Medical researchers and orthopedic surgeons in Taiwan at Kaohsiung Veterans General Hospital continue to explore better ways to heal bones and manage defects, with their findings outlined in the recently published ‘Anatomic three-dimensional model-assisted surgical planning for treatment of pediatric hip dislocation due to osteomyelitis.’
While bone defects are already a challenge to manage, obviously the problem is compounded in children, with smaller bones being even more difficult to repair in surgery. Currently, there are few options for a good device meant for small bone repair during pediatric osteotomies—making it difficult for surgeons around the world to correct both subluxated hip joints and deformed femurs in children.
The authors (and surgeons) performed corrective surgery on a four-year-old boy with a post-osteomyelitis deformity. In preparing for the surgery, they relied on a 3D printed model of the bone for studying the condition, surgery and preparing the site for the appropriate implant. Because this type of surgery requires ‘meticulous planning,’ the doctors required both 2D and 3D assistance, in the respective forms of axial images and 3D virtual models of patient anatomies.
As the surgeons examined the patient and reviewed the CT, they noticed a genu valgus deformity (more commonly known as a ‘knock-knee’ condition). Another corrective surgery was scheduled, with 3D CT imaging examined for bone tissue analysis. The surgeons realized, however, that the procedure would be more successful overall with a life-size 3D model. They were able to outline a patient-specific plan, also bringing in additional assistance from an orthopedic consulting firm focused around 3D orthopedics and ‘patient-specific instrumentation.’
What was also very valuable to the surgery—and the outcome for the little boy involved—was that the surgeons could use the model to practice on, exercising ‘simulations of possible osteotomy options.’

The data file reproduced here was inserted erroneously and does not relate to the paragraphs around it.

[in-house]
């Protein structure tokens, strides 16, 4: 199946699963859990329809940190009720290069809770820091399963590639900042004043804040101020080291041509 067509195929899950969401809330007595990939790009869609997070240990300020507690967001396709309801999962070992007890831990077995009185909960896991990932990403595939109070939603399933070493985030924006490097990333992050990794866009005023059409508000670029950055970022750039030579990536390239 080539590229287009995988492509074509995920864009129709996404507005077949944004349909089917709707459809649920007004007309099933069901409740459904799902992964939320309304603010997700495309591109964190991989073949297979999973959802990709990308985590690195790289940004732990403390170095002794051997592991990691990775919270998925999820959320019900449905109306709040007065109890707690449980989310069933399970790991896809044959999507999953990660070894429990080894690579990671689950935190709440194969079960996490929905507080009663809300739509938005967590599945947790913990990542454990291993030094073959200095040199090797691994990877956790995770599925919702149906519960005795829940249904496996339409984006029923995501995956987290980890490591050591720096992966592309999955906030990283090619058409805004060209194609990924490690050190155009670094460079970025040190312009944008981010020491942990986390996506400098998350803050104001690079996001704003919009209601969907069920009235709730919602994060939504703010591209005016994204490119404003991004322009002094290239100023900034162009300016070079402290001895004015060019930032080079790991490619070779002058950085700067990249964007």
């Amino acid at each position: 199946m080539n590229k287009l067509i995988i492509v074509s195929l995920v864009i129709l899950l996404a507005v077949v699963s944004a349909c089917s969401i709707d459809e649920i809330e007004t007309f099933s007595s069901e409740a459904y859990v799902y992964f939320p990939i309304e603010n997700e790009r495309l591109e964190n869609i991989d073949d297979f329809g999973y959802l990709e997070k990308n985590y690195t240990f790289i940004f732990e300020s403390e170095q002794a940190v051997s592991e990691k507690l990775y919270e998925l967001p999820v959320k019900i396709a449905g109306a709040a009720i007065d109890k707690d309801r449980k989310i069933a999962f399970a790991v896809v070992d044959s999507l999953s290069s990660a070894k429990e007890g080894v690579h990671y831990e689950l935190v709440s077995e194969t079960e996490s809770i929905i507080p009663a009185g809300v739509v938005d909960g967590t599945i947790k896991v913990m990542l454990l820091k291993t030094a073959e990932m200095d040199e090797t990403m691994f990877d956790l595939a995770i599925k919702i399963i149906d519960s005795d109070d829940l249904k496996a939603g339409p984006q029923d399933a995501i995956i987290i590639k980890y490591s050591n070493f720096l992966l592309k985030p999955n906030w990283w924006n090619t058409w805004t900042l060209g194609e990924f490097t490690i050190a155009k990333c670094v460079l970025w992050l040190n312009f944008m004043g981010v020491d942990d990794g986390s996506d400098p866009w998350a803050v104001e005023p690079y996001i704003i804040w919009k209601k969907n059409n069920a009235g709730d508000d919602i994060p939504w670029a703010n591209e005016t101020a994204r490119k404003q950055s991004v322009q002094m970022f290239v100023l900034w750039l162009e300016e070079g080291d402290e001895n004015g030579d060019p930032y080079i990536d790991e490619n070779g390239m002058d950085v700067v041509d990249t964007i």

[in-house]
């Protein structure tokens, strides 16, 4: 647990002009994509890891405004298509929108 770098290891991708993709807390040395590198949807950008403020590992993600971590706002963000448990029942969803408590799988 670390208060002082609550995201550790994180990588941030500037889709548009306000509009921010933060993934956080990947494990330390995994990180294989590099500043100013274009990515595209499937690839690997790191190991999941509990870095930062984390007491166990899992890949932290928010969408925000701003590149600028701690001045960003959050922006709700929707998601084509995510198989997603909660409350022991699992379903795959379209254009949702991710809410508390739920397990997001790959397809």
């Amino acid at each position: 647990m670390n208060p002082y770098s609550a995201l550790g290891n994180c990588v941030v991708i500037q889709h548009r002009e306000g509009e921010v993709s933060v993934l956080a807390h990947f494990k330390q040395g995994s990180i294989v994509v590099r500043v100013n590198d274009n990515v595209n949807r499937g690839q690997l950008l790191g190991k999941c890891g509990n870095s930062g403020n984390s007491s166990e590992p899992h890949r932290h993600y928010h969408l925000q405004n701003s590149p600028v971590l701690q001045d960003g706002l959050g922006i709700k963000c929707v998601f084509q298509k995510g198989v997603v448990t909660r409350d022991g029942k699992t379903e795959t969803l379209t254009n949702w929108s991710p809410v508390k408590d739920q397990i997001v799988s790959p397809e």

“After a few osteotomy options had been analyzed, one osteotomy cut was made vertically to the femoral shaft on the subtrochanteric area, and another was made on the middle third of the femur to correct the bowing deformity of the midshaft,” stated the researchers. “Correction of femoral rotation can result in either joint translation in the coronal and axial planes or difficulty with fixation, both of which could be prevented with the help of the 3D model in the present case.”
The results of the surgeries were successful, with the patient able to stretch and begin other mobilization activity after four months.
“The result of our case suggests that the use of 3D printing models improves the postoperative performance as shown by both physical function and radiological evidence,” stated the authors in the concluding discussion.
“The use of a 3D-printed patient-specific guide is a safe, modern, affordable, and promising method that offers advantages including a shorter surgical time, optimally positioned implant placement, acceptable alignment, and a probable lower rate of complications. The utilization of 3D-printed models for skeletal deformity surgery, especially complex and difficult pediatric surgery, provides superior precision and foreseeably better outcomes. We strongly believe that with the promotion of 3D printing methodology, models for preoperative planning may soon become the gold standard for pediatric deformity correction surgery.”
3D printing continues to make impacts in the area of healing bones, regeneration and planning for complex surgeries with a range of medical devices and models. What do you think of this news? Let us know your thoughts! Join the discussion of this and other 3D printing topics at 3DPrintBoard.com.